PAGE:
Cookies notification

This website uses cookies to provide you with a better experience

You can adjust your cookie settings through your browser. If you do not adjust your settings, you are consenting to us issuing all cookies to you.

Star Wars: 7 women who defined the franchise

screen-poster

In 1977, a sci-fi saga began that would reshape the way we look at films. The effects, story-telling, and sheer imagination of the series was unlike anything audiences had seen before.

Over four decades and 10 films later, the Star Wars saga has another aspect to its legacy – the strong female characters who have been at the heart of the original, prequel, and sequel trilogies, as well as the Star Wars anthology spin-offs.

As we anticipate Star Wars: The Rise of Skywalker, released this December, join us as we look at the seven women who left their mark on a galaxy far, far away…

1. Leia (Carrie Fisher)

We have to start where the saga began, with a figure in white quietly recording a message on a small droid. As Leia, Carrie Fisher was the fearless heart of the original trilogy, destroying the damsel in distress archetype and leading the rebellion against the Empire.

The performance and character became landmarks in science-fiction cinema, and General Leia returned to lead the fight once again in The Force Awakens and The Last Jedi.

The world mourned Fisher’s untimely death in December 2016, but will have one last chance to see Leia when she appears in the forthcoming Star Wars: The Rise of Skywalker.

Intriguingly, her footage is said to be comprised of unused scenes in both The Force Awakens and The Last Jedi, so we can’t wait to see how that turns out.


2. Padme Amidala (Natalie Portman)

The story of Luke Skywalker (Mark Hamill) and Leia’s mother, Padme, is one that ends in tragedy, given she passes away moments after giving birth in Episode III: Revenge of The Sith. In her time on screen, however, we come to know her as one of the most interesting elements of George Lucas’s much-maligned prequel trilogy.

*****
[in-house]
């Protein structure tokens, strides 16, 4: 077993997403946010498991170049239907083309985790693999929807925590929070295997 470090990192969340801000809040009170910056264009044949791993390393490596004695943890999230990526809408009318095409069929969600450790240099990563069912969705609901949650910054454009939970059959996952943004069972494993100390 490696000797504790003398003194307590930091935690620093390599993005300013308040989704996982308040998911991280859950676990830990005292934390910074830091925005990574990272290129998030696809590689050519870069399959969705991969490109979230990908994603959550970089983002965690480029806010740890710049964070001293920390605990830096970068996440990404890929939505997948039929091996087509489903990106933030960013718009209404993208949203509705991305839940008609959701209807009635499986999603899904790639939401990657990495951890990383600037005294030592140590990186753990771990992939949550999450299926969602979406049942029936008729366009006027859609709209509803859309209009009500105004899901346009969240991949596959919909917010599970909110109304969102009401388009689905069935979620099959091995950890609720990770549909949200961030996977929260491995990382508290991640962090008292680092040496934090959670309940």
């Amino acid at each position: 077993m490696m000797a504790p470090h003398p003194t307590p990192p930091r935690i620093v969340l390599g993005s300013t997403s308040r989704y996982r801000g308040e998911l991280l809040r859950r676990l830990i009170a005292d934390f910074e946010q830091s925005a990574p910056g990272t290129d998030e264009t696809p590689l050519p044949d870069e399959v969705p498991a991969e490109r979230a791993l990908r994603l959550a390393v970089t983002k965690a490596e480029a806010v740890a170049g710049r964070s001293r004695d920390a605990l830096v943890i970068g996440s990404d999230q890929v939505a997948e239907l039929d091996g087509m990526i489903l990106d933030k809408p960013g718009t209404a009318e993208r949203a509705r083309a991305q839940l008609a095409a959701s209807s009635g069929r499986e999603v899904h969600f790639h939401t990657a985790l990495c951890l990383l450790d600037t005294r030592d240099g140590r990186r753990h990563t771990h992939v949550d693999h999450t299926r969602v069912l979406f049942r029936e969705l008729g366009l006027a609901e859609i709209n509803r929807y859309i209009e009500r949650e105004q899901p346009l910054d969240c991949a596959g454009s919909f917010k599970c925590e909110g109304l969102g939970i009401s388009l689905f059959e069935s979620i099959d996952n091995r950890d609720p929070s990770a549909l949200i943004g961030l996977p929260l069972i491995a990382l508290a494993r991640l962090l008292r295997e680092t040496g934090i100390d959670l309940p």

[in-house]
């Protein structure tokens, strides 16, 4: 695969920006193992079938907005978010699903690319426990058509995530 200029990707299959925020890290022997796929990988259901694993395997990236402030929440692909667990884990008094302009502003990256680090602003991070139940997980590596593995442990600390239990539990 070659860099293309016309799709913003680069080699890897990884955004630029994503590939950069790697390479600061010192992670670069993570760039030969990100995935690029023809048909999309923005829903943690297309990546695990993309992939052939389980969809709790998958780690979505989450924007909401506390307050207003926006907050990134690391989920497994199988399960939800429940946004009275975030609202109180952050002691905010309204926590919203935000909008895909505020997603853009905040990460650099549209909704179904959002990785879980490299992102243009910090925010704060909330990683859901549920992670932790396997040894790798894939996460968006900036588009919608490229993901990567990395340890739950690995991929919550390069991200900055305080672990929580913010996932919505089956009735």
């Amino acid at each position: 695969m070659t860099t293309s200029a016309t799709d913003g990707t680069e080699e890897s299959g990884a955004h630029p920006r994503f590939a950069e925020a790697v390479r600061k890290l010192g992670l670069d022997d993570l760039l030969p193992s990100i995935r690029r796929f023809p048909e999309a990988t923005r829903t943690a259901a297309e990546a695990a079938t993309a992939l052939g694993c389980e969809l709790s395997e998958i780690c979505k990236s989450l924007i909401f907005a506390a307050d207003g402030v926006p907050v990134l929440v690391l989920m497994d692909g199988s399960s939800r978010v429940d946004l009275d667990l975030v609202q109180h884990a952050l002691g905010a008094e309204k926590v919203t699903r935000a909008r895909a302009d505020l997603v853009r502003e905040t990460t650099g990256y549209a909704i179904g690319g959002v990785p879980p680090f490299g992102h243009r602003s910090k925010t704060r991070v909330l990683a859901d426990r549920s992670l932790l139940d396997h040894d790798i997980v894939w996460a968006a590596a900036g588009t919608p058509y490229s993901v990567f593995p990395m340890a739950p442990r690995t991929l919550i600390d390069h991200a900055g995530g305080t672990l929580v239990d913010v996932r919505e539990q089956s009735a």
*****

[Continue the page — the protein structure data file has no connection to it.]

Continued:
A noble and caring ruler of the planet Naboo, Padme, sensitively portrayed by Natalie Portman, watches in despair as the senate is overthrown, remarking "so this is how liberty dies, with thunderous applause". She illustrates the frustration of leadership, struggling to defend the interests of the people against a corrupt system.

She also became the conscience of Anakin Skywalker (Hayden Christensen), trying to steer him along the right path before the Dark Side took him and he transformed into Darth Vader.


3. Jyn Erso (Felicity Jones)

The connective tissue between the prequel and sequel trilogies, Rogue One is a thrilling intergalactic heist adventure. It centers on Jyn Erso, the young militant who takes on a mission to steal the plans for The Death Star, a pivotal moment in the franchise’s history.

Brilliantly brought to life by Felicity Jones as a tough, cynical hero, whom many have compared to Han Solo, she becomes the core of a story that fleshes out the history of the franchise. While the ending of the film makes a return to our screens unlikely, she will always be remembered as a hero of the rebellion.